Pancreatic Panniculitis

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Synonyms: Pancreatic fat necrosis, nodular fat necrosis of pancreatic disease

Etiology: In part, due to cutaneous enzymatic fat necrosis from circulating pancreatic enzymes Associations: Acute and chronic pancreatitis, acinar cell carcinoma Clinical: Erythematous subcutaneous nodules favoring lower extremities, may drain spontaneously; arthritis, serositis, abdominal pain, nausea, vomiting, lytic bone lesions Histology: Subcutaneous fat necrosis with loss of adipocyte nuclei,

"ghost" cells, stippled basophilia of calcification, neutrophils early, mixed infiltrate late Evaluation: Serum amylase, lipase, CBC with differential (eosinophilia correlates with acinar cell carcinoma), pancreatic imaging studies

Treatment: Correct underlying pancreatic disease Prognosis: Usually poor in carcinoma-associated disease because of advanced disease, and variable in pancreatitis-associated, depending upon severity of underlying disease

Pancreatic panniculitis is a form of subcutaneous fat necrosis that occurs as a rare manifestation of various pancreatic diseases, most commonly pancreatitis, or pancreatic carcinoma. Fat necrosis at remote sites occurs in only a small percentage of those with pancreatic disease. Its pathogenesis is uncertain. A review of 893 hospital admissions for various pancreatic diseases revealed only three cases of pancreatic panniculitis (1). Circulating pancreatic enzymes, lipase and amylase, are elevated in most but not all cases of pancreatic pannicu-litis (2). Human pancreatic lipase has been identified in lesions of pancreatic panniculitis, supporting its role in the pathogenesis of the disease (3). In vitro and clinical observations suggest that factors other than circulating amylase and lipase are necessary for the development of pancreatic panniculitis. In vitro incubation of human adipose tissue with pancreatic enzymes and serum from a patient with pancreatic panniculitis and elevated enzymes failed to induce fat necrosis, suggesting that there are other local factors or a labile circulating factor needed to induce the necrosis (4). Clinical observations indicate that pancreatic panniculitis occurs in only a small number of patients with pancreatic disease. It does not develop in many with striking elevation of pancreatic enzymes, and may arise in patients with normal circulating enzymes. Lesions of pancreatic panniculitis have been induced at sites of injury from a vascular procedure, suggesting that local trauma in a susceptible individual is capable of inducing disease (5). Localized lesions have also been induced by paracentesis in a patient with acute pancreatitis, most likely the direct effect of peritoneal pancreatic enzymes on subcutaneous fat reached via the needle tract from the procedure (6).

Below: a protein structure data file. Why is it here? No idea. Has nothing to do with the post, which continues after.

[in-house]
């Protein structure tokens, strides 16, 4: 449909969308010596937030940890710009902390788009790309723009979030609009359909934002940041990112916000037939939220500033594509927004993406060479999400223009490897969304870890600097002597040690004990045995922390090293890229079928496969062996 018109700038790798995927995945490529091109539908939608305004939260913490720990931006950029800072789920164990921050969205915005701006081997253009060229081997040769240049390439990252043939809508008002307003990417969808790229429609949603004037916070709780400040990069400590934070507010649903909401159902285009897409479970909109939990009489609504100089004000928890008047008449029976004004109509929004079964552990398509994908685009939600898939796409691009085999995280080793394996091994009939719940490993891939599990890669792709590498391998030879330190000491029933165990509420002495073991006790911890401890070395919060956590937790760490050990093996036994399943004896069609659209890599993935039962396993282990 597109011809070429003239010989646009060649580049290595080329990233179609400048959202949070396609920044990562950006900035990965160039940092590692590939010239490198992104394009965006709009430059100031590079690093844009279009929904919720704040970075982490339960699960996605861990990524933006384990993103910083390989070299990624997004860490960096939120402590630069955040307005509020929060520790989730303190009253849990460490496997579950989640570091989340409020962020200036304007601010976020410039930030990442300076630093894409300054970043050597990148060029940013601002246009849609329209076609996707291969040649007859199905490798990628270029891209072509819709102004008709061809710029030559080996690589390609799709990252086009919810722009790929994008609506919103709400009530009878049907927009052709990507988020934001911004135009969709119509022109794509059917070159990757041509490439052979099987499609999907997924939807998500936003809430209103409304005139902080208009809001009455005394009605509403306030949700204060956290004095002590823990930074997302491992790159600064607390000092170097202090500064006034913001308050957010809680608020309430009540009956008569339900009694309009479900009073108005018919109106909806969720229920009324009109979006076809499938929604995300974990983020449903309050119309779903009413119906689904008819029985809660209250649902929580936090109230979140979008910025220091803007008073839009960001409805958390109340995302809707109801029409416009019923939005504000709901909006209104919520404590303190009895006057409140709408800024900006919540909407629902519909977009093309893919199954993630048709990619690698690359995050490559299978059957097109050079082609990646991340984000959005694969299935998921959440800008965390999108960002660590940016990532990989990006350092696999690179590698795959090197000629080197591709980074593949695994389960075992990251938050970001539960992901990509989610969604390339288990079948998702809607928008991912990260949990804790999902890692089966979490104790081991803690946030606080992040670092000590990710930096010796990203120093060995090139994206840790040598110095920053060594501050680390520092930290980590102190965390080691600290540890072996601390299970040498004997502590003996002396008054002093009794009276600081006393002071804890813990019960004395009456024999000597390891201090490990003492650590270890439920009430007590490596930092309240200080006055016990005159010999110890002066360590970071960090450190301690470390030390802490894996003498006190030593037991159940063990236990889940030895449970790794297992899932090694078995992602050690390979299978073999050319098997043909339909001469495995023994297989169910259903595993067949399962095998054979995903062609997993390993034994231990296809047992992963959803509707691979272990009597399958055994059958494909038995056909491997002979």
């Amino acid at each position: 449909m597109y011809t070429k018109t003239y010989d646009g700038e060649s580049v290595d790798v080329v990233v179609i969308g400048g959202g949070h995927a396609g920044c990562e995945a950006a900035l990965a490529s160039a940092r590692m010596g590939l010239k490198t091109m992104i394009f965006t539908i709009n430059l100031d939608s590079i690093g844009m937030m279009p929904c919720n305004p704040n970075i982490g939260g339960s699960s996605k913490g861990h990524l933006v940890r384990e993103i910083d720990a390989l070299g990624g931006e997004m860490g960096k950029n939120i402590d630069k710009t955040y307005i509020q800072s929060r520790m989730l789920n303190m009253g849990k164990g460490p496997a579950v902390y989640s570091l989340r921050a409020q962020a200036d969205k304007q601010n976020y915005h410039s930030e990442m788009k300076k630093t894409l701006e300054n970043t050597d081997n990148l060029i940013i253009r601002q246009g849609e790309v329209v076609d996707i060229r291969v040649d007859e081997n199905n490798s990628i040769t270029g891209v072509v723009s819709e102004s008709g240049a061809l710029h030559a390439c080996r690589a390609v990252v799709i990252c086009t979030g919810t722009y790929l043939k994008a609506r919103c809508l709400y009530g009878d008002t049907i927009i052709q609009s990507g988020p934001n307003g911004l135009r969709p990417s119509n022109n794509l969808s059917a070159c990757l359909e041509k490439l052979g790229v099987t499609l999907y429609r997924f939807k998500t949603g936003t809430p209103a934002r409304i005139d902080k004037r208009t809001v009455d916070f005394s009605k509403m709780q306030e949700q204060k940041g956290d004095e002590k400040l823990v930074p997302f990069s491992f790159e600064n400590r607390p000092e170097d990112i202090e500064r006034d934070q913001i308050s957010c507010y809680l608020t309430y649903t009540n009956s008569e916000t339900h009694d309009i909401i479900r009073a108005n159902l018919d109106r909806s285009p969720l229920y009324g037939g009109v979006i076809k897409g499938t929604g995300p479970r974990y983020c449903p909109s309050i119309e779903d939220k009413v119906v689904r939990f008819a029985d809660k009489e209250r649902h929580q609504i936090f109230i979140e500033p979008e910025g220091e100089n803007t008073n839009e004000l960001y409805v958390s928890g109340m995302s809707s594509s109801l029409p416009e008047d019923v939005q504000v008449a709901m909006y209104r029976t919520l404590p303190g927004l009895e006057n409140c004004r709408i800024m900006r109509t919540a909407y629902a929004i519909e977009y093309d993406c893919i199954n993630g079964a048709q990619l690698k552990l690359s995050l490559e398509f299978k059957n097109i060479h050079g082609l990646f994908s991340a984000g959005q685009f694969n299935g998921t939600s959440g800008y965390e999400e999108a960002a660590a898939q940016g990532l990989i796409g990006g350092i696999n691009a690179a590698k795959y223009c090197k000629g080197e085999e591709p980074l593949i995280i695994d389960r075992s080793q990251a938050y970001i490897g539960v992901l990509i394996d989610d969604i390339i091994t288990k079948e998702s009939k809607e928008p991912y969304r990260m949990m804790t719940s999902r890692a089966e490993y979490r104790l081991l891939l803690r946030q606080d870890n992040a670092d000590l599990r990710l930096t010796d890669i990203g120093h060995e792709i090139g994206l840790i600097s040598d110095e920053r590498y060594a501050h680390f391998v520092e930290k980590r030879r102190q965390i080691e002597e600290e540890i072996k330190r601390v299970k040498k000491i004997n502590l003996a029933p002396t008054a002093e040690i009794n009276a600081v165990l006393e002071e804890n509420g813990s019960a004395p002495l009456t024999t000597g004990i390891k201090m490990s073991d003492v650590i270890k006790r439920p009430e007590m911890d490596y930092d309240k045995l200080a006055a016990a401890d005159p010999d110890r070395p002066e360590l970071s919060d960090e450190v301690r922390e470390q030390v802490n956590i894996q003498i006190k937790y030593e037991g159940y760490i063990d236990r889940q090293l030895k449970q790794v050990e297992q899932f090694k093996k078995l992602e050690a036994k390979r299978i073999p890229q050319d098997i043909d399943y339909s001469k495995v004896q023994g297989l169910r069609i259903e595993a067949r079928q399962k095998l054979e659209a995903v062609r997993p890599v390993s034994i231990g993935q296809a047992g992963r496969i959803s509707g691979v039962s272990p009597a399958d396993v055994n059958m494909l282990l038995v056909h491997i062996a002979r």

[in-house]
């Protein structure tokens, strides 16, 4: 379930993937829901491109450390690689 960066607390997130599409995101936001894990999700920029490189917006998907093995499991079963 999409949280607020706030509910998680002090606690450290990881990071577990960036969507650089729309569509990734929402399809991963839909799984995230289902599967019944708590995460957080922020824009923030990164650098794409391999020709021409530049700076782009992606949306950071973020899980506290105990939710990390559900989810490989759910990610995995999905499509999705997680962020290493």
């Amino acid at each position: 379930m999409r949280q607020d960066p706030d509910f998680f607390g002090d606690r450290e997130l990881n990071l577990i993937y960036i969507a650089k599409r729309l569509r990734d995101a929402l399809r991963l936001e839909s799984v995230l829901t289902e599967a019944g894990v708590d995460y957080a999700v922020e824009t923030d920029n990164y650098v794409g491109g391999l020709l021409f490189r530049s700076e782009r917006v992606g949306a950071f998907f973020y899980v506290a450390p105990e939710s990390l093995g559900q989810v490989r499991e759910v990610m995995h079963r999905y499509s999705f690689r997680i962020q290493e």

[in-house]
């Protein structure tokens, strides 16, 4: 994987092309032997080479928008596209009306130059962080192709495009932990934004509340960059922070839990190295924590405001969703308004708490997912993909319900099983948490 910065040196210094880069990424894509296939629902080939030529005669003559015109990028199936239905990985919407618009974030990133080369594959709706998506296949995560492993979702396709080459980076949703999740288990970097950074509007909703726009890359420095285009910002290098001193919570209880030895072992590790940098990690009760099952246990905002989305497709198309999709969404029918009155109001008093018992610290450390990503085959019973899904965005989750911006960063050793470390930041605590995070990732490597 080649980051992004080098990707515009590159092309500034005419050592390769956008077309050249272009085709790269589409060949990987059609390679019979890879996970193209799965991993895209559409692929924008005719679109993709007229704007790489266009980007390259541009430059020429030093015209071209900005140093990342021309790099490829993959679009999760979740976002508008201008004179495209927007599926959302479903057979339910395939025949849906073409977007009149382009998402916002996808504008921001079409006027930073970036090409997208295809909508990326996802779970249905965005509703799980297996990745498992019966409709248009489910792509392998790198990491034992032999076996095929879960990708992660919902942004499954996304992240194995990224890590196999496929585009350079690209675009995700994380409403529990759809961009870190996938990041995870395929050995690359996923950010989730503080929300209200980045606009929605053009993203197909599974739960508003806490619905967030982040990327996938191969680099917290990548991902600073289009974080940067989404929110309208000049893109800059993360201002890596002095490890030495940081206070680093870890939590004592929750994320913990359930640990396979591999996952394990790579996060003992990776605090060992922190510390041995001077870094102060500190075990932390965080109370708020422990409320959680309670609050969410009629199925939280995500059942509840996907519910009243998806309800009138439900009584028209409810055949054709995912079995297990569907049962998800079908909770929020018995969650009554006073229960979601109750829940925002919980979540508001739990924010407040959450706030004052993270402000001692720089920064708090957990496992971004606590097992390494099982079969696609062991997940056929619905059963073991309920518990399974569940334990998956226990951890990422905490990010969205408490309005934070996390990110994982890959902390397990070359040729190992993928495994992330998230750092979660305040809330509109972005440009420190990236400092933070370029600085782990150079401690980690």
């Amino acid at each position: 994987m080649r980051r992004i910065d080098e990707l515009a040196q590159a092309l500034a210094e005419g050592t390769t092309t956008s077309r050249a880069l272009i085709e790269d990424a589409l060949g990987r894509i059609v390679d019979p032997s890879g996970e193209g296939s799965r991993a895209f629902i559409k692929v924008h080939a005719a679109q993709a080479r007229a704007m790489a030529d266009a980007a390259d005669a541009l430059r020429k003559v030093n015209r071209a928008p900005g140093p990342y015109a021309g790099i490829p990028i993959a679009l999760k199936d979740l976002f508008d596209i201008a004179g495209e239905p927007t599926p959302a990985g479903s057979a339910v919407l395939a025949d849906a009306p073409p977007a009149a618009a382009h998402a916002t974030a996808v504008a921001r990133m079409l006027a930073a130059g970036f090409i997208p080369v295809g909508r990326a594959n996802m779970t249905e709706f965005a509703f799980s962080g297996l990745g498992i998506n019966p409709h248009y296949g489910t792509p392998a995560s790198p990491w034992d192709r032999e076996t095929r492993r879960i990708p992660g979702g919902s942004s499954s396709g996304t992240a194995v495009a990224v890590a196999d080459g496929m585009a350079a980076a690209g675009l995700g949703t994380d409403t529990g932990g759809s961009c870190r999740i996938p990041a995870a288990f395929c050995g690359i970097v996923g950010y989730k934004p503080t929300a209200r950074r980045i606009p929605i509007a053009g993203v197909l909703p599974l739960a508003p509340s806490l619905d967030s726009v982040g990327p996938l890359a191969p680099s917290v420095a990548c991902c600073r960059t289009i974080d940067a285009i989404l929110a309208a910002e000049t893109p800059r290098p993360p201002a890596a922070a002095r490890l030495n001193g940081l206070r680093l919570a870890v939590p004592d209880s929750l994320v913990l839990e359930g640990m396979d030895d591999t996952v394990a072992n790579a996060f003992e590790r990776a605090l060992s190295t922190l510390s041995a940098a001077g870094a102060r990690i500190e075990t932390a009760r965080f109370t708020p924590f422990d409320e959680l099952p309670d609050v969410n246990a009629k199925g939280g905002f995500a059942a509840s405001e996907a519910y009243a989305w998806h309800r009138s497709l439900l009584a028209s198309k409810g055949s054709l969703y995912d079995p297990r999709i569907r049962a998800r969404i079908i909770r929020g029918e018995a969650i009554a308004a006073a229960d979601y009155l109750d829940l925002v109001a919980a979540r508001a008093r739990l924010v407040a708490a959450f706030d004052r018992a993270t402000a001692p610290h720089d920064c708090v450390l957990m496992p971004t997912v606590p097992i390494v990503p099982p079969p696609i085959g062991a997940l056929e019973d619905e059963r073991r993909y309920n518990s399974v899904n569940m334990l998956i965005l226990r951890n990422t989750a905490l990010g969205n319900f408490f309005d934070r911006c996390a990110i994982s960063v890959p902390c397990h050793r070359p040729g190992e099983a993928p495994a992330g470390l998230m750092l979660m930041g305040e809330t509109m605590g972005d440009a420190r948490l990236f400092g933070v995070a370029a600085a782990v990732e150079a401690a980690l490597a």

Most cases of pancreatic panniculitis occur in association with acute and chronic pancreatitis, and pancreatic adenocarcinoma. Most of the pancreatitis-associated cases are due to chronic alcoholism, but some are due to cholecystitis with biliary tract obstruction and trauma. Malignancy-induced pancreatic panniculitis is almost always due to acinar cell carcinoma. Although this tumor accounts for fewer than 5% of pancreatic malignant neoplasms, it produces large quantities of lipase and other digestive enzymes, likely accounting for the association (7). Other triggers of pancreatic panniculitis include pancreatic pseudocyst, post-traumatic pancreatitis (8), and structural anomalies such as pancreas di visum (9).